Approximately 2 million ballots were cast in the Democratic primary in advance of their state’s election day in various states. Judging from polls, somewhere between one-eighth and one-fifth of these voters chose Amy Klobuchar or Pete Buttigieg, and then learned that their favorite had dropped out of the race after they sent in their ballot. In other words, at least 240,000 people’s votes around the country now don’t count. Woof.
People don’t vote in primaries
Less than 30% of eligible voters vote in primary elections. Our guess, is voters don’t feel like spending their valuable time participating in something that doesn’t make sense to them.
Sexy Primaries Use Ranked-Choice Voting
The confusing, drawn-out way we do primaries ain’t a good look, but there’s hope. What is sexy is using ranked-choice voting where each state votes on the same day and voters rank candidates in order of preference.
Ranked-choice voting explained
Voters rank candidates in order of preference. If no candidate receives a majority of first-choice votes, the last-place candidate is eliminated and those who marked that candidate as No. 1 get their second choice counted instead. That can go on for several rounds until a candidate emerges with a majority.
Here are more reasons why it’s great:
People vote for who they think is best
We increase the likelihood people vote for who they think is best by having every state vote on the same day. Voters won’t see the results of other states and be influenced by whose winning elsewhere.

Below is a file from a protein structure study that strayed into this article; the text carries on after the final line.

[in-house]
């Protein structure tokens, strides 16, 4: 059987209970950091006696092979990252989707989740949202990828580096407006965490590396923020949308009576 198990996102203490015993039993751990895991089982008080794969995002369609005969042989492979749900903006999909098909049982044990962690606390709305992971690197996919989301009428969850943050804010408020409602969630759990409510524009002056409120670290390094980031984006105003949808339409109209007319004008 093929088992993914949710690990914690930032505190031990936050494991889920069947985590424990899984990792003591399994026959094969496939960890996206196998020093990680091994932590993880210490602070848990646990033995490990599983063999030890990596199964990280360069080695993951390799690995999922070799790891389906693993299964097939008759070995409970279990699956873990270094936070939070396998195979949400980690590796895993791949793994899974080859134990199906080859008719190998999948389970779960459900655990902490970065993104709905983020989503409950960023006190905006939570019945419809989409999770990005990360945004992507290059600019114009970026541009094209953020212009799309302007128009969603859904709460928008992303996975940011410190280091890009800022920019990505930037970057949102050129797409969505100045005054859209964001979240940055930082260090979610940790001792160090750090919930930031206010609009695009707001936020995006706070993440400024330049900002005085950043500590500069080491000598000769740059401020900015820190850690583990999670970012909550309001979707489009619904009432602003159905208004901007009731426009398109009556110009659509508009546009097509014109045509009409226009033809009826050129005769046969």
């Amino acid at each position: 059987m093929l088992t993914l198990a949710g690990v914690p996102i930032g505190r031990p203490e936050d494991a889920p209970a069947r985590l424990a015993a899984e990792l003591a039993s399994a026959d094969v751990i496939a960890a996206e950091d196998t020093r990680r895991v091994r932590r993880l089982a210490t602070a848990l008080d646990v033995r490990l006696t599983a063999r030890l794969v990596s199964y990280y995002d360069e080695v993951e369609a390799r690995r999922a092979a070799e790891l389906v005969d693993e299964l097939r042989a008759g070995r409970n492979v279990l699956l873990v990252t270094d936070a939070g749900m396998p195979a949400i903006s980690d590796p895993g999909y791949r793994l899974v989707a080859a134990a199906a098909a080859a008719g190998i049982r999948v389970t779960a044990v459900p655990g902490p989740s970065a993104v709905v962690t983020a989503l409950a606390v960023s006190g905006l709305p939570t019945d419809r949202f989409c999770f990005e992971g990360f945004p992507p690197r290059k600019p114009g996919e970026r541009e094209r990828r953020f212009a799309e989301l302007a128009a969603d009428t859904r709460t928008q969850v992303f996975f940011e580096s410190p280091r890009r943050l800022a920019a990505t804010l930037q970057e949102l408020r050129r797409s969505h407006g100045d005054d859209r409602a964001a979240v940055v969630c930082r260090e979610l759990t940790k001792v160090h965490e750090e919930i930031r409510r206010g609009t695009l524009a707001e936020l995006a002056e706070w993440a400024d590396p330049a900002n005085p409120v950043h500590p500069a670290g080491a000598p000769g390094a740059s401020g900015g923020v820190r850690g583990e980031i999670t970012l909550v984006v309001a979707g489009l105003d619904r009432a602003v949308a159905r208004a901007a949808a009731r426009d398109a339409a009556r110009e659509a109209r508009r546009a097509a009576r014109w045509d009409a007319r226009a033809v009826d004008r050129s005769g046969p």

Voting on the same day means all voters across the country would get the same candidate choices rather than candidates dropping out after early state results.
All votes count
Ranked-choice voting ensures that people have at least one of their preferences counted in the final tally. Also, voting on the same day ensures no candidates are on the ballot that is no longer running.
Eliminating multiple rounds (days) of voting and allowing voters to better express their preferences using ranked-choice voting increases turnout.
Increase civility / reduce negative campaigning
Under ranked-choice voting, candidates vie for non-core voters to rank them second. Therefore candidates don’t want to offend voters who might rank them second by attacking voters’ preferred candidate.
By increasing turnout and incentivizing candidates to earn second place ranks by voters leads to a reduction in polarization in elections using ranked-choice voting.
Sounds too good, why aren’t we using it?
The people in power were elected using the current system, so they are scared of something new. It’s like that friend who refuses to download the latest Apple update…their battery drains super quick and their apps don’t work, but they’re too scared of change to update.